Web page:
Christmas will be different in my home this year. My son and his wife, the newlyweds from earlier this year, are hosting the family Christmas meal. It is strangely quiet in my home. Usually I’m in the throes of a three day cooking fest but not this year. We will have a family meal at my place in the first week of 2020 when my daughter’s partner is home from his FIFO (fly in fly out) offshore work.
Christmas in my home is all about family, about laughter, food and being together. I usually give one of the young adults a joke or riddle book or a board game and against the background of loud laughter, I put the finishing touches to the meal. This year I’m relaxing and will be relaxing at the couple’s home tomorrow. I’m slowly giving up the reins for the young adults to carry on tradition. There is a special joy in this transition as they emerge and become who they are meant to be.
After all the decades of living in a country where Christmas is celebrated in summer, I still yearn for a cold Christmas. It is a fond memory from childhood in India. We would each hold a candle skirted in cardboard paper, while attending Midnight Mass outdoors under freezing clear night skies. The emphasis on gifts was minimal. But, there was a huge focus on visiting family and friends between Christmas Eve and the Feast of Epiphany in January and that tradition continues to date in my life here in Australia.
This year the gift giving in my home is remarkable for reasons I’ll share with you. I hate shopping centres. The crowds, the parking woes, the queues. The trolleys filled with useless gifts generates a sense of despair in me. I hate it all. So from a very young age I would encourage my children to give me a list of what they wanted and I would choose something from it. I would avoid browsing and I liked that. As they grew older, their taste in gifts changed as one would expect and I had to accommodate their preferences.
My beautiful daughter, who embraces life with unfettered enthusiasm, has always asked for two tickets to the music festival which takes place in January. This has been the only gift she has requested for about ten years now. As much as I disliked her attending the festival where recreational drugs are rife, she would assure me she would be there for the music alone. (Yes, I know!) I would give in, stay awake until she would text me she was home again. Sigh! This year she requested pots and pans. Pots and pans! She and her partner moved into their own home earlier this year and nesting, it would seem. He would love a voucher for the local hardware shop so he can get on to landscaping the backyard, she tells me. I’m still reeling from the shock!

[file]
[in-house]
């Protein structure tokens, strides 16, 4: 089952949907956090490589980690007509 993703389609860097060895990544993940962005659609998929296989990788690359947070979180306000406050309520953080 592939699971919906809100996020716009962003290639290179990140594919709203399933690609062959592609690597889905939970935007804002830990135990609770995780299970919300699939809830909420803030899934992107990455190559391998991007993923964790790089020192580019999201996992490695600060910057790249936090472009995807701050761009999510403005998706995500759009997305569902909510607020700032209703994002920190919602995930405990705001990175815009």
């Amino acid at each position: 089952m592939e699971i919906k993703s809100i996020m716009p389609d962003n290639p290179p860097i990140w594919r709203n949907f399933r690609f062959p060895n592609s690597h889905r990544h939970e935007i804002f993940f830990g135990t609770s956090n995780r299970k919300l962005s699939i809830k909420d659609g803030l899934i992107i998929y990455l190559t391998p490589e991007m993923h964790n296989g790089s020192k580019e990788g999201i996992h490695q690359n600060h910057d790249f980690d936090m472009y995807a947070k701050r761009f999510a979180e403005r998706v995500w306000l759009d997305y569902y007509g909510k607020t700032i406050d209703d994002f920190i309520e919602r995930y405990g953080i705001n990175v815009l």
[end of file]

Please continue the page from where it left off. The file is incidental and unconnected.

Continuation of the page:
My son on the other hand loves video games and I dislike buying those too. There’s so much more to do in life than a controller in hand, I say to him. But it is part of their social life where a game night means visiting each other, ordering food in and playing games. This year he and his wife wanted a dinner set. He told me they have an assortment of plates and cups. “We would love a dinner set where everything matches, mum!” This heartfelt request from a gamer!
So I’ve returned from a day’s shopping with pots and pans and a dinner set and a voucher for Bunnings. It would seem that the young adults have become adults while I was sleeping.
This year has been different on many levels. I can feel my world changing. At times listing, at times balanced, at times blurry, but there’s an air of celebration in my world. An undeniable feeling of anticipation and hope that the birth of the Christ Child symbolizes.
Whatever your belief or faith, may you experience celebration in your world, too. May your heart and home be filled with the love and laughter of family and friends. This is my wish for you.
Merry Christmas and peace!
a dawn bird
In response to RDP – Tuesday – Candle